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Thursday, 10 July 2014

The Grand Depart and the Grand De-Party! at Masham.

Last weekend was spent at Masham in Yorkshire. We parked the campervan for a couple of nights at The Old Station Campsite. This was on the route of the Tour de France and allowed us to get really close.  After a wander round town on the Saturday morning, to view the artwork and sculptures...
 ....we settled at the side of the A6108.
We set up the table and a couple of chairs, newspapers, quiche and salad and wine, just across the road, from the gate to the campsite......and waited. Eventually they all arrived at once.
They were only an arms length away. They seemed to pass in a blur, it was all so fast.
It was VERY exciting and a giant cheer must have followed them along their miles of this stage of the ride.
We all cheered till the last ones went by. It wasn't long!
On our return home, My sister and BIL had been to stay and we wrapped up some paintings for them to take back to the Mudeford Arts Festival.
I've bought some frames from Ezeframe on the internet. They are black floater frames...meant for canvases to drop into. The pics on the sides here are in their frames and the large one in the middle and the two others are waiting for their frames.
This is the latest and is from a lesson in a painting magazine. Very effective and it will be framed the same way.
Life is lovely and busy at the moment. Lots of visitors. More tomorrow including the new great-grand-daughter. Visited the pick-your-own farm today and six jars of jam have been made and "tons" of frozen peas and broad beans are in the freezer.
Cheers for now

Friday, 20 June 2014

Hamsterley Forest, Just Right For A Barbecue

It was such a lovely evening on Wednesday that we hopped in the Van and went up to Hamsterley Forest for a BBQ.

It was nearly empty. The air was still. The Bedburn Beck rippled by and we sat and read our books while the burgers cooked.
On Thursday we walked along Burnhouse lane...our regular walk and so much had grown since last week.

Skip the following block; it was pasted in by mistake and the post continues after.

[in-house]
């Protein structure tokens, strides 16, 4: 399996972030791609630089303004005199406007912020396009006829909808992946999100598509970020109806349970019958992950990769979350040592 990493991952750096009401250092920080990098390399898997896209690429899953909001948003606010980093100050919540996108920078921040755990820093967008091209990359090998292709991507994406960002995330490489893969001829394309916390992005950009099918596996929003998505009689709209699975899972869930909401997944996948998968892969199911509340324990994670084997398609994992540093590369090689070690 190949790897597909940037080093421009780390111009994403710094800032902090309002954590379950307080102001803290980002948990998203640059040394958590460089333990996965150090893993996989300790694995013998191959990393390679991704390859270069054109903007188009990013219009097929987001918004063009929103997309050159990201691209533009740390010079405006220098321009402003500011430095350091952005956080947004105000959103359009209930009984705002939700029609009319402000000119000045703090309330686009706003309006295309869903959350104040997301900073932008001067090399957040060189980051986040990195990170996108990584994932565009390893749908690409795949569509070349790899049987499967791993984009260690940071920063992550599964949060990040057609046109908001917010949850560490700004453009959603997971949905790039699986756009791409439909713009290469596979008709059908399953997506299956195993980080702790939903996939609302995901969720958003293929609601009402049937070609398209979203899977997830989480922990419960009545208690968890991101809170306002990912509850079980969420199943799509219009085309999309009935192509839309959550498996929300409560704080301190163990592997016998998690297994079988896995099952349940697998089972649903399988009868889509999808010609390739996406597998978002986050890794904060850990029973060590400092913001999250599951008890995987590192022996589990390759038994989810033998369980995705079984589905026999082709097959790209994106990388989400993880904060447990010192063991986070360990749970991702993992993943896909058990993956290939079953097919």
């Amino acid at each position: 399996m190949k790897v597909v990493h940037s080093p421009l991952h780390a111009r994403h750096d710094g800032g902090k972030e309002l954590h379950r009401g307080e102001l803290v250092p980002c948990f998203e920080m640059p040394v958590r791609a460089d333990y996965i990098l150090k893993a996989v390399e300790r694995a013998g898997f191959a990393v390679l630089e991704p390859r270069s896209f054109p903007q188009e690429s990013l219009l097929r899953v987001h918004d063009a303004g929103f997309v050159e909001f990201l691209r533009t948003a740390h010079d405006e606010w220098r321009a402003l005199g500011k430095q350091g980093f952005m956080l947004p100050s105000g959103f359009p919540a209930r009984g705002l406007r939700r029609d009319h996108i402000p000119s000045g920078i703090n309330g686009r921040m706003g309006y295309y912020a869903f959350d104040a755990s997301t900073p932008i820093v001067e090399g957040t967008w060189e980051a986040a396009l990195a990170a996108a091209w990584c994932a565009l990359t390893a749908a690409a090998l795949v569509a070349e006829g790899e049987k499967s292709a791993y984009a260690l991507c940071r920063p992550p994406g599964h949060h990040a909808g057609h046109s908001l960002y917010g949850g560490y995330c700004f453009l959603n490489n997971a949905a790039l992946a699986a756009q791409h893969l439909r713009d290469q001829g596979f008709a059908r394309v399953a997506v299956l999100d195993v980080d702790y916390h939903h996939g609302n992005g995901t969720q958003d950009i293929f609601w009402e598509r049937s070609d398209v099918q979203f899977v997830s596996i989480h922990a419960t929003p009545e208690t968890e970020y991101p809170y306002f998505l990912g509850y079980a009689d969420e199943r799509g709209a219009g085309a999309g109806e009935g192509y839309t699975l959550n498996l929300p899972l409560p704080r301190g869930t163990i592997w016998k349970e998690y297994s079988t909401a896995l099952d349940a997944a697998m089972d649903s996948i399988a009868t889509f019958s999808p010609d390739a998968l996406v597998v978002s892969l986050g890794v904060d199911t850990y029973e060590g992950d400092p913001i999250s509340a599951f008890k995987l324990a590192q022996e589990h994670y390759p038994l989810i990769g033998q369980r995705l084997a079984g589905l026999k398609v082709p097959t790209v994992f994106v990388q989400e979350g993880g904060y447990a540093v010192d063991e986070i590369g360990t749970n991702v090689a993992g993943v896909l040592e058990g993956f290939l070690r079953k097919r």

Today we took off for the Bowes Museum at Barnie to see the Hockney prints and caught the Coalminer-Painters' exhibit as well. Wonderful stuff!
It's still fine and we toyed with the idea of another barbie but the breeze has come up and it is a bit cooler this evening.
Cheers for now

Thursday, 12 June 2014

A Fetching Etching and The Pilgrim Way At The End Of The Day (Lindisfarne)

I've had a lovely arty-farty week. My usual painting class on Wednesday was based on a photograph of "The Pilgrim Way at Lindisfarne" taken by our teacher Paul Dillon. We all enjoyed this one and here is my unfinished piece.
I still have to paint in the sinking sun. Definitely a make or break moment and all could be lost with a careless wipe of the paintbrush.
Then this morning I did an etching workshop at the Tom McGuinness Gallery at the Bishop Auckland Town Hall. Simple dry point on acetate sheet and then inked and printed on Tom's own enormous printing press, now owned by the Town Hall.
I felt like Goldilocks. The first was too inky, the second was not inky enough but the third one was just right!
Here is the best one in close-up. I am hoping to tint or wash the finished products and produce a set of "fine" cards. The ink is not waterproof so I'll have to be smart with the washes.
So here is is my first etching..."Cow Parsley in the Field"
Cheers for now

Sunday, 8 June 2014

TOMMY at Seaham Harbour

We went over to Seaham Harbour today to check out the improvements to the old dock area. It has been refurbished into a marina and there are some lovely new buildings, housing the rebuilt George Elmy Lifeboat which capsized at the mouth of the harbour after a rescue at sea. All crew were lost and four of the five rescued fishermen died too. There is a cafe, toilets carparks and lots of new stuff.

After this we followed the people over to the seafront where "Tommy" is situated.
Tommy is very big.
And is loved by young and old.
Loved so much that the people of Seaham Harbour (and all those of us who love the place) are trying to buy the statue so that it can remain there permanently. It is extremely moving and very detailed.
The head is modelled using contour sheets and wire thread for the moustache.
The veins are shown on the hands and the weariness mixed with relief shows on his face as the hour reaches 11.01am on the 11th day of the 11th month of 1918.

On a day like this we think... "why don't we live in Seaham Harbour?"...A couple of the houses in the far left of this pic are for sale! We shall return for a closer look.
Cheers for now

Saturday, 31 May 2014

Low Barns Wildlife Reserve... What a Lovely find!

We've been to Low Barns a couple of times in the last few weeks. It belongs to the Durham Wildlife Trust and it is a great renovation of an old industrial site. There is a lake surrounded by a path and green growth is thriving beyond belief.
We took the camper the second time and parked it under the trees. It looks quite cute peeking out there. The picnic site has a "hide" where you can watch the cheekier birds. All the tits and lots of finches and a robin and a wren call by. The blue tits have a blue head and are small and fly away before you can point your camera. The coal tits have a striped black and white head and are too fast to photograph well, but I tried.